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Creating Great Intercultural Teams Through Relationships

Updated: Mar 24, 2021

Working to build Social Capital creates strong teams in almost every culture on the planet.

The Rise of Intercultural Teams: Research, Challenges and Findings

Team dynamics have changed dramatically over the last 30 years. We have moved from mono-cultural teams with teammates operating in the same office to teams with a mix of cultural backgrounds distributed across the globe.

Cross-organizational teams are also becoming more common as large companies try to cut costs and reduce time to market by teaming with companies that produce similar products. Sometimes these teams are pulled together into one place for the duration of a project. In other situations the teams work together virtually and may only see each other once a quarter.

MIT Sloan published some significant research on the topic of intercultural teams in 2001. After spending time with over 70 international Global Teams, Mr. Govindarajan and Mr. Gupta discovered a consistent reality. Successful intercultural teams who reached 100% of their targets had two things in common:

  1. They were able to overcome communication barriers; and

  2. They were able to build high levels of trust on the team.

Working with intercultural teams today, we find that this still holds true. Communication and trust remain at the top of the list of concerns for intercultural teams as they strive to achieve a common purpose and develop a sense of belonging.

Building a successful Intercultural team

Teaming is both a transactional (or technical) exercise and a relational one. On the transactional side, it is important that all members clearly understand the tasks at hand and have the competencies, skills and experience that are needed to complete them successfully.

On the relational side, it is important that a team develops Inter-Cultural Intelligence (ICI) and Emotional Intelligence (EI). Teams can only grow trust and social capital as they understand and appreciate the behavioral styles of their teammates. This includes understanding intercultural dynamics and each other’s cultural journeys – especially on a multi-cultural team.

The success of your team starts in the recruitment phase. You must have individuals who are technically competent to do their jobs.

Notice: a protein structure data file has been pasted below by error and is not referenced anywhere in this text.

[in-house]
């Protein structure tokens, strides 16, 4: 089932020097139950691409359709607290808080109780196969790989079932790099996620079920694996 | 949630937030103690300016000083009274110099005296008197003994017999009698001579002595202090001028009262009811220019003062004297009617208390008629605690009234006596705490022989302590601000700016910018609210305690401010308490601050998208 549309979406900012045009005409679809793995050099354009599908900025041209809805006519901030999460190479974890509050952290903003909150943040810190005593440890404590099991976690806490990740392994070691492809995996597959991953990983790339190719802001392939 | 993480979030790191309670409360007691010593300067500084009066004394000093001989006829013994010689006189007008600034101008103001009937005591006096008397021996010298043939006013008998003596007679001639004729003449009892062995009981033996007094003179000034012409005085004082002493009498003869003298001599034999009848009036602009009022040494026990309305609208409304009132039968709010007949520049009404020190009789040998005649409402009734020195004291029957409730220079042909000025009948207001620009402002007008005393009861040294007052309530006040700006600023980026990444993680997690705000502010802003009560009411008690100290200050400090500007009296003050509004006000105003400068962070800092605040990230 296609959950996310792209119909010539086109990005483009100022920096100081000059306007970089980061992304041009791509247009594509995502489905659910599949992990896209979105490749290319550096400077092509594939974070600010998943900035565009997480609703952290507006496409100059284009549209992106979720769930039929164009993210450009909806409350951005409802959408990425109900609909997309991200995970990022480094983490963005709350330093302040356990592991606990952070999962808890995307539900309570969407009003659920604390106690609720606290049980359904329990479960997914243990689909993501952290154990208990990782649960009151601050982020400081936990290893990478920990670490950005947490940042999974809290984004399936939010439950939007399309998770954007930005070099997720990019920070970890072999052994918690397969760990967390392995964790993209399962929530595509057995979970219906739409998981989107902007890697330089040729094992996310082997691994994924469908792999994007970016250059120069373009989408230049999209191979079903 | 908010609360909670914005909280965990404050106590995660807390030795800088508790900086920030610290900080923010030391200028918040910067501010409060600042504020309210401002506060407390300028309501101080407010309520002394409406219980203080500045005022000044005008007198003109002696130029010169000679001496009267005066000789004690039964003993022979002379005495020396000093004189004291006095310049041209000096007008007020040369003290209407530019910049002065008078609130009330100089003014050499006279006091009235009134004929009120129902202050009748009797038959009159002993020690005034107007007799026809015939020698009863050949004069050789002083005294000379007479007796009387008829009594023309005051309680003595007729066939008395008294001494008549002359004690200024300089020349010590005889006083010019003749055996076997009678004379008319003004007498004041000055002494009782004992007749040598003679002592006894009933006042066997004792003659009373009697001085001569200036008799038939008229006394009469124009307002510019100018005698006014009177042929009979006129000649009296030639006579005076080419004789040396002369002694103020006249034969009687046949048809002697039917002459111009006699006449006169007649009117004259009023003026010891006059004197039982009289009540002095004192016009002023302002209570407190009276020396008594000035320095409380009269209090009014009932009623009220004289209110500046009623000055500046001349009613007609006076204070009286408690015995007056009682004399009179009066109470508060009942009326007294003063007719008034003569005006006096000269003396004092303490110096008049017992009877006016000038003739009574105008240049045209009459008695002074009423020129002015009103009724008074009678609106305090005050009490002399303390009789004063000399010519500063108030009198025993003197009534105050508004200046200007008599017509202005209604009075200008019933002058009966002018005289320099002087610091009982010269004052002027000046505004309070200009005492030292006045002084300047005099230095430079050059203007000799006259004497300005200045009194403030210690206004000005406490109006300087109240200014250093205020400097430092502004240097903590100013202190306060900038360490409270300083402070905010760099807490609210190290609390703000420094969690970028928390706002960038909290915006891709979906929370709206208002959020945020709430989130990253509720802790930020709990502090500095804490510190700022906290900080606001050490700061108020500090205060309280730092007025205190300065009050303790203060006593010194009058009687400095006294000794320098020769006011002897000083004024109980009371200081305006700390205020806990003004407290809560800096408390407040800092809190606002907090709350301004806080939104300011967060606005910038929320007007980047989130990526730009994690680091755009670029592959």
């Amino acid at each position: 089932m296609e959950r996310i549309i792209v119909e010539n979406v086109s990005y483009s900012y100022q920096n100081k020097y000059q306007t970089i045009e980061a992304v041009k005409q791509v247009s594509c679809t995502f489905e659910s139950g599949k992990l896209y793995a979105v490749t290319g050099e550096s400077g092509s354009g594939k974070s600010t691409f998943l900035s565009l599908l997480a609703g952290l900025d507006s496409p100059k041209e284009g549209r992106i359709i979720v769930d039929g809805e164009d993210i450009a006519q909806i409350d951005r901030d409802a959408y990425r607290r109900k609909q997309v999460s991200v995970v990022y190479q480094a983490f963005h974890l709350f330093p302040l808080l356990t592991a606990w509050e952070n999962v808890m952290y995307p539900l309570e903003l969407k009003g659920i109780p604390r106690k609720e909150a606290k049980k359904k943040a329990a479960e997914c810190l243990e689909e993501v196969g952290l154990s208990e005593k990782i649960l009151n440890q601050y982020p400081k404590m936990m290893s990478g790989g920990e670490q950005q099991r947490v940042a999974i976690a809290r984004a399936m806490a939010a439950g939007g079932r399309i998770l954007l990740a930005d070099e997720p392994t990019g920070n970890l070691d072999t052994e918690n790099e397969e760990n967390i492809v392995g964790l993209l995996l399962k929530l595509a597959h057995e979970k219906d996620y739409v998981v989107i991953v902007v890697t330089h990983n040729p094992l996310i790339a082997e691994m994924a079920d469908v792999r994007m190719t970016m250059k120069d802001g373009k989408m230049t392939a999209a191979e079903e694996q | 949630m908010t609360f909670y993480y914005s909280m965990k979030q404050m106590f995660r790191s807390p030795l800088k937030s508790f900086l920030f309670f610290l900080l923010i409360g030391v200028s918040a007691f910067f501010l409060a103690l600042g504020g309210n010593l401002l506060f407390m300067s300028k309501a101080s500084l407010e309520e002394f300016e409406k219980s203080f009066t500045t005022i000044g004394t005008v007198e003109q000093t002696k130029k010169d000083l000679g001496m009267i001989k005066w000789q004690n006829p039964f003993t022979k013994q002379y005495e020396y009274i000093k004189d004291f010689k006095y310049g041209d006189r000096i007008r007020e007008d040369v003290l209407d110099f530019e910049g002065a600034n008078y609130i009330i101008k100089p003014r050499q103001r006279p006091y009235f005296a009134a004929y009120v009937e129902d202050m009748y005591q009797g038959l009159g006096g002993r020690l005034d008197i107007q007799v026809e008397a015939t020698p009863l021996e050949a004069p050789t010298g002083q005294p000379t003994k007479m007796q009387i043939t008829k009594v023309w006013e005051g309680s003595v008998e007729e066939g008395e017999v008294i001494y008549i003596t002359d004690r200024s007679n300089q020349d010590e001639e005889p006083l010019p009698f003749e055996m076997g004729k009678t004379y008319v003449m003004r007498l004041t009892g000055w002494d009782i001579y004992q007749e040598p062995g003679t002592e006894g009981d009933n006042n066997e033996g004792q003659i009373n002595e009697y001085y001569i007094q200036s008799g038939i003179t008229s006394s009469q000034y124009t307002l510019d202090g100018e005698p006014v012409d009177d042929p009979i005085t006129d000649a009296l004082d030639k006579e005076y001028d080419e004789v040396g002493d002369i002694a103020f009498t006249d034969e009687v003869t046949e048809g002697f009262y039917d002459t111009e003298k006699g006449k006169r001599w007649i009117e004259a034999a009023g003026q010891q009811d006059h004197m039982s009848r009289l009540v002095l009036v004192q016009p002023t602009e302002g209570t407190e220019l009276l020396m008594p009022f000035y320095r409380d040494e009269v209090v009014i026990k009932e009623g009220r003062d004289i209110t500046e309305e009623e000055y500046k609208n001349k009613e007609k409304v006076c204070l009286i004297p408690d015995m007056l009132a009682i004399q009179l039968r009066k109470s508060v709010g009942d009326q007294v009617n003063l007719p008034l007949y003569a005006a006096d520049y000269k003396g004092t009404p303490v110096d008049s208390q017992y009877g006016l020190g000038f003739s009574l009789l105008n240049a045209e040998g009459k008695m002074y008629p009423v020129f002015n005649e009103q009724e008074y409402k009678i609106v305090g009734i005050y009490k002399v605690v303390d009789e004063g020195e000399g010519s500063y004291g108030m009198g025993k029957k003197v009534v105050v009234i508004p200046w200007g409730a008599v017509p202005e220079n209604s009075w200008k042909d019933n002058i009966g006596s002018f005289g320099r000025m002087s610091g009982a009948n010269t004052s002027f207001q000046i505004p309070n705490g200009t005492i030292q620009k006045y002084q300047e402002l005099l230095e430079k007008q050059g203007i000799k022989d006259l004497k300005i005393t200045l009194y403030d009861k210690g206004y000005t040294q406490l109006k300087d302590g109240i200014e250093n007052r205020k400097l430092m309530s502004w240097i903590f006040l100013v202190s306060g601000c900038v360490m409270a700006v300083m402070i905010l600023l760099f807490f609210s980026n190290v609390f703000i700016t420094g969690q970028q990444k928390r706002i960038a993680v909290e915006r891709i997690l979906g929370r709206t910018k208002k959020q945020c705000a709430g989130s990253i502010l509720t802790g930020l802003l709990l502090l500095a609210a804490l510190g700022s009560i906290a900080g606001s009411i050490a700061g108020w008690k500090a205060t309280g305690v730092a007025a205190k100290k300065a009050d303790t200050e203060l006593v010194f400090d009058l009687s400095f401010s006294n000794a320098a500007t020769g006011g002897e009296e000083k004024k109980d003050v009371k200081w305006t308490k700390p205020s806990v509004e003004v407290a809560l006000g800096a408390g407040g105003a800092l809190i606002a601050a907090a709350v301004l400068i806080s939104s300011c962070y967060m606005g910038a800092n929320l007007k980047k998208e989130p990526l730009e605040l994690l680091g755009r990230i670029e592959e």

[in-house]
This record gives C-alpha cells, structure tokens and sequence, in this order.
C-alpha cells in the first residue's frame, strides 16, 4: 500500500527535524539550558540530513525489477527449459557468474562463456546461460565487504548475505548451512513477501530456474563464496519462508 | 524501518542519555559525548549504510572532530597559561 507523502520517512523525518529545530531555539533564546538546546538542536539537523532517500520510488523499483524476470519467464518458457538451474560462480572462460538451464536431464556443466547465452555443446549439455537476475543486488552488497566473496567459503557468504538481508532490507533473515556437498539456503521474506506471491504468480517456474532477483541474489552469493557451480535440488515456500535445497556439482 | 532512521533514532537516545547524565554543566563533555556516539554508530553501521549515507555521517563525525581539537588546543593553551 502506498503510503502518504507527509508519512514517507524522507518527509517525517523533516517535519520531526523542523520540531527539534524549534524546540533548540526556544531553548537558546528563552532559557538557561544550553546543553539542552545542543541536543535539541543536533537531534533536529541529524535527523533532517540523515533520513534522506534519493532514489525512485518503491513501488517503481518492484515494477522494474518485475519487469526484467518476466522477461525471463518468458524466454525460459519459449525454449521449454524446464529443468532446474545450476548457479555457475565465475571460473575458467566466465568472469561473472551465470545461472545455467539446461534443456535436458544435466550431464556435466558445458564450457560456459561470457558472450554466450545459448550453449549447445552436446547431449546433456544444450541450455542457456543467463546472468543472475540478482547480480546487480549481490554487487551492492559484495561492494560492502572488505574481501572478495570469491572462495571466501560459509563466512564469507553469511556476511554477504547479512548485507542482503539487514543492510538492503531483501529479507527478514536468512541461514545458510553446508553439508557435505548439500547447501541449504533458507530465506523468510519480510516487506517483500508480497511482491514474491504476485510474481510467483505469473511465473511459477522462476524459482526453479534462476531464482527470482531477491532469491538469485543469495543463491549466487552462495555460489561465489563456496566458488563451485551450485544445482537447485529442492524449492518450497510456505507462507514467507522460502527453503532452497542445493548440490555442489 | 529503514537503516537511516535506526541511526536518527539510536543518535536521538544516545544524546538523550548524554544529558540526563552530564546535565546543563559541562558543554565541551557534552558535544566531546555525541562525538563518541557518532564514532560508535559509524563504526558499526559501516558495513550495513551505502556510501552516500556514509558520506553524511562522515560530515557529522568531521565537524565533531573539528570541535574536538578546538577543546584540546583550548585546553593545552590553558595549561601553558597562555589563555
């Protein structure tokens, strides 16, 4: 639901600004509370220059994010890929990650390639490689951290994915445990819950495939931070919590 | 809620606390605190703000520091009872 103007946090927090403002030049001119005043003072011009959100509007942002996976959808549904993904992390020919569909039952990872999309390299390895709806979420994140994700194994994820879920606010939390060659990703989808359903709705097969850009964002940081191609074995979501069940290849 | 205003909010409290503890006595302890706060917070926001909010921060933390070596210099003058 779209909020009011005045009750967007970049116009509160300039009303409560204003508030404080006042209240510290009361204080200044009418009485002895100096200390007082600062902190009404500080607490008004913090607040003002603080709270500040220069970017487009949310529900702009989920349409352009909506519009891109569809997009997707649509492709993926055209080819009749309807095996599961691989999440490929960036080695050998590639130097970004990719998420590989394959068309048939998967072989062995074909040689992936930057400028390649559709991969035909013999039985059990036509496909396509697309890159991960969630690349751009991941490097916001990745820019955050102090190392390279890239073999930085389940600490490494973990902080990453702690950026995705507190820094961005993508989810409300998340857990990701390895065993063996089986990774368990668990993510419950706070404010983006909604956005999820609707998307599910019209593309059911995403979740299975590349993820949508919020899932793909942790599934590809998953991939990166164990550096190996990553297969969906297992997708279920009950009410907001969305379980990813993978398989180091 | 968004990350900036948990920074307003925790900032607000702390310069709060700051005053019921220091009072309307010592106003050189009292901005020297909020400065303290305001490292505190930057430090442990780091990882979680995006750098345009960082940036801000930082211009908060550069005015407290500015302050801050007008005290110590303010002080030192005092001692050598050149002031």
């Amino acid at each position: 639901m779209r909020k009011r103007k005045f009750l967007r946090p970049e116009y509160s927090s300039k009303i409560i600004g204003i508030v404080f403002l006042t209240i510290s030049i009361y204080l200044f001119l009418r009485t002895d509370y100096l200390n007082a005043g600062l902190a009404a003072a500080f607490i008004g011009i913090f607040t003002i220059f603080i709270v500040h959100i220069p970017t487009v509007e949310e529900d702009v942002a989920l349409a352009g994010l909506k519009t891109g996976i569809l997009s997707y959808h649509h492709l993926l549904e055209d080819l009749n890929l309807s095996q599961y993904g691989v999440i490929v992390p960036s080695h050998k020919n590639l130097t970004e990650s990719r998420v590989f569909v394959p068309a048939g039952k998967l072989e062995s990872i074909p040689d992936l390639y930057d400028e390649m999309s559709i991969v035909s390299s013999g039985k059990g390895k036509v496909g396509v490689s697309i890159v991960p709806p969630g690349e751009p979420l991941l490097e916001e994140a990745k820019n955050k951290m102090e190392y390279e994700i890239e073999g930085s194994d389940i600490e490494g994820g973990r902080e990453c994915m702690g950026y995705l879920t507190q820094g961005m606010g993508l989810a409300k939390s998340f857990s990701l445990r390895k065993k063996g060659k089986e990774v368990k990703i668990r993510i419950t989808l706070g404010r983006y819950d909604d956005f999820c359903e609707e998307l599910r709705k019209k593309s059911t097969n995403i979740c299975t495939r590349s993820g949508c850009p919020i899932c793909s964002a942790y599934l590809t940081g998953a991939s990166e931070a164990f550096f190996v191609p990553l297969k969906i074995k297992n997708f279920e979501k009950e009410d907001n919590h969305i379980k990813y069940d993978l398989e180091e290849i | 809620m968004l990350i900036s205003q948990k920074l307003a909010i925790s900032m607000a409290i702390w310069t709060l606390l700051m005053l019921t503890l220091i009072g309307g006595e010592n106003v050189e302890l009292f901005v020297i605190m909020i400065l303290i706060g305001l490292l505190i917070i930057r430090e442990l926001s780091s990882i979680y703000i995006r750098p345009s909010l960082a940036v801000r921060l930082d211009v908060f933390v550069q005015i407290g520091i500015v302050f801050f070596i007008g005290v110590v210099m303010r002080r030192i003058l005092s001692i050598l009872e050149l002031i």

But once the team has been gathered it is important to go beyond that to find ways to start building trust and developing good communication. Overcoming communication barriers requires us to not only focus on the creation of common objectives we pursue with competencies and skills; but also on building team cohesion and the relational ability to work together effectively. This is Social Capital, the resource of good relationships that grows over time from good communication and building of trust on a team.

The Cultural Side of Relationship-Building

You will likely deal with some team members who take a Universal approach to relationships. That means they are happy to meet in each other’s homes and do social things together outside of work. You will also have some team members who are Situational and separate work, family and social contexts.

We have found that best practice in an intercultural environment is to be a little toward the Universal side of relating. For Situational-oriented people who believe work is work, family is family, and social life is social life; you might have to draw them out a bit to compromise and join events that deepen relationships outside of the work context.

If you are leading an intercultural team, be sure to create and allow moments where relationships are free to develop naturally, and where people talk about more than is directly relevant to the job. Moments like these will indirectly build better communication, understanding and trust between people.

Plan regular events that are creatively put together. They do not have to cost the company a lot of money, and you can even build them into the team schedule. We have found that this builds social capital and resonates cross-culturally nearly everywhere in the world.

Companies who can create shared purpose combined with high social capital are most likely to retain their top-performers, see an increase in information-sharing and innovation, and be successful in building high-performing intercultural teams.


Contact us about ways you can equip teams with the full power of Inter-Cultural Intelligence (ICI) anywhere in the world.



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